The Perfectly Imperfect Home: Pretty Table Settings

The Perfectly Imperfect Home: Pretty Table Settings

You know what I like? Being bossed around. Be honest, you like it, too. This is my theory: Even self-possessed, grown-up people want to take direction, as long as it’s delivered with enough charm. A velvet-gloved iron fist (but mostly velvet!) is the genius behind Deborah Needleman’s new book, The Perfectly Imperfect Home; How to Decorate & Live Well. Full of illustrations by Toronto’s own Virginia Johnson, it’s a gem. But beyond the pretty watercolour illos is plenty of amusing tough love. A side bar quips: A Very Bossy Primer on Furniture Arranging. But Deborah also lives in the real world of kids and their back packs, of hectic mornings and ugly inherited furniture and all of it finds a home in this book. I loved that she suggests two styles of making a bed: Fancy and Fast.

Those who still lament the passing of the much-loved Domino Magazine, where Deborah was editor-in-chief, will appreciate the eclectic, style-with-humour design sense the book encourages. She’s now editor of WSJ (Wall Street Journal) Magazine and Canadian readers can get a fair bit of their excellent content online. With the holidays coming up we wanted to share some of the great ideas from the book on gorgeous table settings. I’ve always been inclined to go classic white with plates, table clothes, napkins, etc and so my table is always a bit…. well, a lot boring. This chapter has made me re-think my whole approach. And I’m more than okay with that.

Come back later in the week for our interview with Deborah. Then come back again on Friday for a chance to win a copy of this gorgeous book. – C.M.

Pretty Table Settings

A beautiful table can make everyone around it feel sparkly and special, lifting spirits and enlivening the conversation. Setting a table is basic domestic ritual, and doing it for a party mixes creativity and a lovely sense of anticipation into the process. The decorator Charlotte Moss refers to table setting as “everyday decorating.” Whatever you do, please don’t reserve your best stuff for special occasions. Good things become more beloved the more they’re used. Your finest and fanciest pieces can be dressed down with simple linens or plain glasses to get them into regular circulation. Dragging your indoor finery outside once in a while makes a backyard picnic feel incredibly festive. Nonetheless, when in table-setting doubt, it is better to go underfancy than overfancy. If you pull out all your finest things at once, you’ll probably make yourself—and your guests—feel uptight. A rumpled cloth, simple plates, and big cotton napkins can be just as gorgeous as your wedding china, a damask cloth, and cut crystal.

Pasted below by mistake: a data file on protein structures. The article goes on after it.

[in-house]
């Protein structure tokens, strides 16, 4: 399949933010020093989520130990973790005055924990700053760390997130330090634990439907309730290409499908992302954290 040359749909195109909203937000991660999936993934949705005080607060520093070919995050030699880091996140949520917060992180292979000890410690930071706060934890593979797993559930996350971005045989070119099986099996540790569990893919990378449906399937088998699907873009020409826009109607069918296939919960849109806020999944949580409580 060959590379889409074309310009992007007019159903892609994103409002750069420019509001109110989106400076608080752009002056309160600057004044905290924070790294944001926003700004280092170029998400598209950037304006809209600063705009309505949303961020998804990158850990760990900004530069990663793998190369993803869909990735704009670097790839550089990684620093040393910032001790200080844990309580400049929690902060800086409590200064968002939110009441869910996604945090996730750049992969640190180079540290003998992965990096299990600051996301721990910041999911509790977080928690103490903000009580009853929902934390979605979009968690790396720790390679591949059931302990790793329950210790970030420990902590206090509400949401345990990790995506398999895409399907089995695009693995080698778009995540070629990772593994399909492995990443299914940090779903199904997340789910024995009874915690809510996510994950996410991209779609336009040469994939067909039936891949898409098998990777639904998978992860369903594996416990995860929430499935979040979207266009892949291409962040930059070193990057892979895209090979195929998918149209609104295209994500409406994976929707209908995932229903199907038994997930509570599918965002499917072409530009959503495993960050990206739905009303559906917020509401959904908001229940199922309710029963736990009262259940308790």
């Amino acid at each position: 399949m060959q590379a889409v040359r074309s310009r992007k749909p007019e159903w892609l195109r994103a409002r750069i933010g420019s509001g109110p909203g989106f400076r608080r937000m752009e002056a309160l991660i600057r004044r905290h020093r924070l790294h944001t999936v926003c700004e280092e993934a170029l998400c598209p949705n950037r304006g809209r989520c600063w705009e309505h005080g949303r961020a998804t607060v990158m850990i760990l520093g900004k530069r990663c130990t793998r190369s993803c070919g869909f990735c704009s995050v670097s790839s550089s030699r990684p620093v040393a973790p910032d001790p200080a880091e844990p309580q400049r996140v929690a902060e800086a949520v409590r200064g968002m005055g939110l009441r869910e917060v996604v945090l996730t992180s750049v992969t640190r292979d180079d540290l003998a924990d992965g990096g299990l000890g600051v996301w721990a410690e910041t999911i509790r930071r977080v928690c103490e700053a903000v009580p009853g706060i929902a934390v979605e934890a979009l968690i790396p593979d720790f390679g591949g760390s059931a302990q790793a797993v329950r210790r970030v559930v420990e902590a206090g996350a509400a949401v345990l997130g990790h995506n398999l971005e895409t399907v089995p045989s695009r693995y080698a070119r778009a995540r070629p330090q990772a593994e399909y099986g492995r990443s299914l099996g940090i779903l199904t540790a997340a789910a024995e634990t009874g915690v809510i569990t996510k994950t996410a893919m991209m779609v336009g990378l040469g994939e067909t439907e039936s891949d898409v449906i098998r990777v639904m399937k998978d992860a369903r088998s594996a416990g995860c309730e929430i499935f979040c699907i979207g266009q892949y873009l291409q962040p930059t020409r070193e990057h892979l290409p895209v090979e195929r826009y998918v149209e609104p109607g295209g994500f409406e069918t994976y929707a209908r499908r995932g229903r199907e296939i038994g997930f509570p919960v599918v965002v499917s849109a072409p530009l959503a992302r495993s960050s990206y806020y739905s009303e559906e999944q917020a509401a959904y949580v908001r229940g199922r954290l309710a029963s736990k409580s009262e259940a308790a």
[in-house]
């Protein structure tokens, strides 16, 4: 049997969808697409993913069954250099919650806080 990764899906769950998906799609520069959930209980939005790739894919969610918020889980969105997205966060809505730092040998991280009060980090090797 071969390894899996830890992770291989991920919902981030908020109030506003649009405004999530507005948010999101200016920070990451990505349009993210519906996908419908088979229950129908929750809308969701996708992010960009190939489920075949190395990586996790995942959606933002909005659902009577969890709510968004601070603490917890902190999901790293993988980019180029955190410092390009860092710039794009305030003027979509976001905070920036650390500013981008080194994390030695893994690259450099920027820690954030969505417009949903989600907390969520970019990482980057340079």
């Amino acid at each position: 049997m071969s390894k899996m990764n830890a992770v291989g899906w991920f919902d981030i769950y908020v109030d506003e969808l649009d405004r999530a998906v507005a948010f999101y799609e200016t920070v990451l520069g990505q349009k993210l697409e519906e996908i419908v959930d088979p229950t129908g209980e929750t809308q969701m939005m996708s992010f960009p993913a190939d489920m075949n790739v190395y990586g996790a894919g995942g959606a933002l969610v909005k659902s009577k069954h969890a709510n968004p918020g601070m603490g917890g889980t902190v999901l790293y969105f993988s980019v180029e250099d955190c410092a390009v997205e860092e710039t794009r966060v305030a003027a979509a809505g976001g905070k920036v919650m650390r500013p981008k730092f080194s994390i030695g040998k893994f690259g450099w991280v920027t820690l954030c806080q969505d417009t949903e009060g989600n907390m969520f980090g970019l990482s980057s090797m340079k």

Illustration by Virginia Johnson

style tip

Deciding on a mood you want your table to convey will seriously cut down on stressful pre-party table fussing. Give yourself a verbal cue, like “spring garden” or “winter cabin” or “jewel tones,” in order to keep all your table-setting elements blending harmoniously.

Wardrobe Essentials

This basic “wardrobe” of pieces allows you to whip up a table on a moment’s notice:

• A serving tray
• Two platters
• Two serving bowls
• Two serving spoons and forks
• A wooden salad bowl and servers
• Dinner plates
• Dessert plates
• Glasses for wine and for water
• Flatware
• A linen tablecloth
• Big white napkins (twenty-two inches)
• A pair of hurricane lanterns or candlesticks
• Votive holders
• A few small vases

This is How
Diversifying Your Settings

Create multiple table-setting options by collecting extra pieces in one color scheme. Say you choose red; you can use just a dash—such as ruby-red drinking glasses mixed with your basics—or go whole hog with ruby-red drinking glasses, rosy platters, claret-colored napkins, and a crimson-edged tablecloth.

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